While visiting an Episcopal church recently, the priest told a riveting story from a book by Garcia Marquez called The Shipwrecked Sailor. The story is true—one of a Columbian sailor who was shipwrecked and lost at sea for ten days. Finally, his life raft drifted onto a remote beach where a man and his dog discovered the sailor.
Barely clinging to life, the sailor begged the man, “Help me.” The man stared with bewilderment but gave no response. Again, the sailor, a bit more earnest, implored him, “Help me.” Finally, the man broke his silence, and with a tone of incredulity asked, “What happened to you!?”
The man’s question bore through the sailor and pressed upon his conscious mind a need he had not fully realized. The sailor's greatest need wasn’t for food, or water, or shelter. His greatest need was the need to tell. He needed to tell….what happened to him.
I know about a pressing, agonizing need to tell. I remember feeling that urgent need after I had our first child. The experience was so awful and so wonderful; so incredibly painful and astonishingly beautiful—and nothing I could every have imagined or had ever come close to experiencing before—so I needed to tell someone! I called my friend Janet, a mother who knew what it was like to give birth and I told her, in graphic detail, what happened. I needed to tell.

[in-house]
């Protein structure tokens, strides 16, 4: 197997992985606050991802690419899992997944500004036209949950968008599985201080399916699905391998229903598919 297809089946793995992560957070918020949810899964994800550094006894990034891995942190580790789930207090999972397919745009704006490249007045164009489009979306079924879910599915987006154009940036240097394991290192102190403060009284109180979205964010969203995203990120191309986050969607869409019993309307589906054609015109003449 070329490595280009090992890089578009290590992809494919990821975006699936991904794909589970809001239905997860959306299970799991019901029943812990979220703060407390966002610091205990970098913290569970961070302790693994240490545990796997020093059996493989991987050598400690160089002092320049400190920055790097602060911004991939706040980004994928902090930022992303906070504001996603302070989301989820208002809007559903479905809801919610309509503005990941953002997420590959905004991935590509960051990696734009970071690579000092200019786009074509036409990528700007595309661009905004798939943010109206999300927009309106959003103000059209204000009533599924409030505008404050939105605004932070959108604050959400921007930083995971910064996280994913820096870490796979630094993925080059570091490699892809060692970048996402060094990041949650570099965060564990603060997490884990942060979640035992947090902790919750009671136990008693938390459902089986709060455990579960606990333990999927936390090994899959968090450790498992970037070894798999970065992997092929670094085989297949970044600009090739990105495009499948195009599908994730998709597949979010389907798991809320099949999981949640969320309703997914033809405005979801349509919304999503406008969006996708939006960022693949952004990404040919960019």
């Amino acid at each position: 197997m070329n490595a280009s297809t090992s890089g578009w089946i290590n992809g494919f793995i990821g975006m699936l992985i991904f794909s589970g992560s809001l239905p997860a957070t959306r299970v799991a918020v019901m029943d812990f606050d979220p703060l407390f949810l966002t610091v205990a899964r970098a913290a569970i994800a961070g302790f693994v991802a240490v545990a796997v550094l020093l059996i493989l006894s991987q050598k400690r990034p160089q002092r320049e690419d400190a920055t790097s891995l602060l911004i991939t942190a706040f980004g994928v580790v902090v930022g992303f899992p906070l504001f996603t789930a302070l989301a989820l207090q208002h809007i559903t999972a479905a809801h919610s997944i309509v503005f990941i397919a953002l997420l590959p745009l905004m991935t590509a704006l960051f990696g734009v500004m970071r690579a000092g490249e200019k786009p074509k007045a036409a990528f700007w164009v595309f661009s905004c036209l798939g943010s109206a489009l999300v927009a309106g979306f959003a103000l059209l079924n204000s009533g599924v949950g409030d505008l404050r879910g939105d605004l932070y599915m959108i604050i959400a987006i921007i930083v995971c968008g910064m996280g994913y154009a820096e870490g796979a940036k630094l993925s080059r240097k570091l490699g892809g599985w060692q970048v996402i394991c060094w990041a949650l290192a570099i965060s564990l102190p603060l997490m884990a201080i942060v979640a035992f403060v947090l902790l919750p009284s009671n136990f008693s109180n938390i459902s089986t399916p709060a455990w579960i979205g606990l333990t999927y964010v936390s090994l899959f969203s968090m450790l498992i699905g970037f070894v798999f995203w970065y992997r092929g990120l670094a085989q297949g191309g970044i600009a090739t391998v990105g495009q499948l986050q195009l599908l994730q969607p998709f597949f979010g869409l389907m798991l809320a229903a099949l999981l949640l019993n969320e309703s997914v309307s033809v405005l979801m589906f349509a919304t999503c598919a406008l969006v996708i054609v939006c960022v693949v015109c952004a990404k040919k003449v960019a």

There have been other times in my life when pain, betrayal, confusion, hurt, and loss were so overwhelming that I needed to tell. The only way I knew how to recover, to find my way, to survive the onslaught of anguish was to process it with another who offered his or her safe, compassionate ear.
The priest who introduced me to this story related several passages of Scripture where the psalmist needed to tell; where the prophet Isaiah needed to tell; and where Jesus needed to tell. And then he circled back around and suggested that what we often discover in our need to tell is another person’s need to hear.
I appreciate someone naming for me a phenomenon as basic to being human as the need to eat and drink—the need to tell what has happened, or is happening. I am grateful for those in my life who indulge me and listen when I need to tell. And I am hopeful that, at least on occasion, someone I tell needs to hear.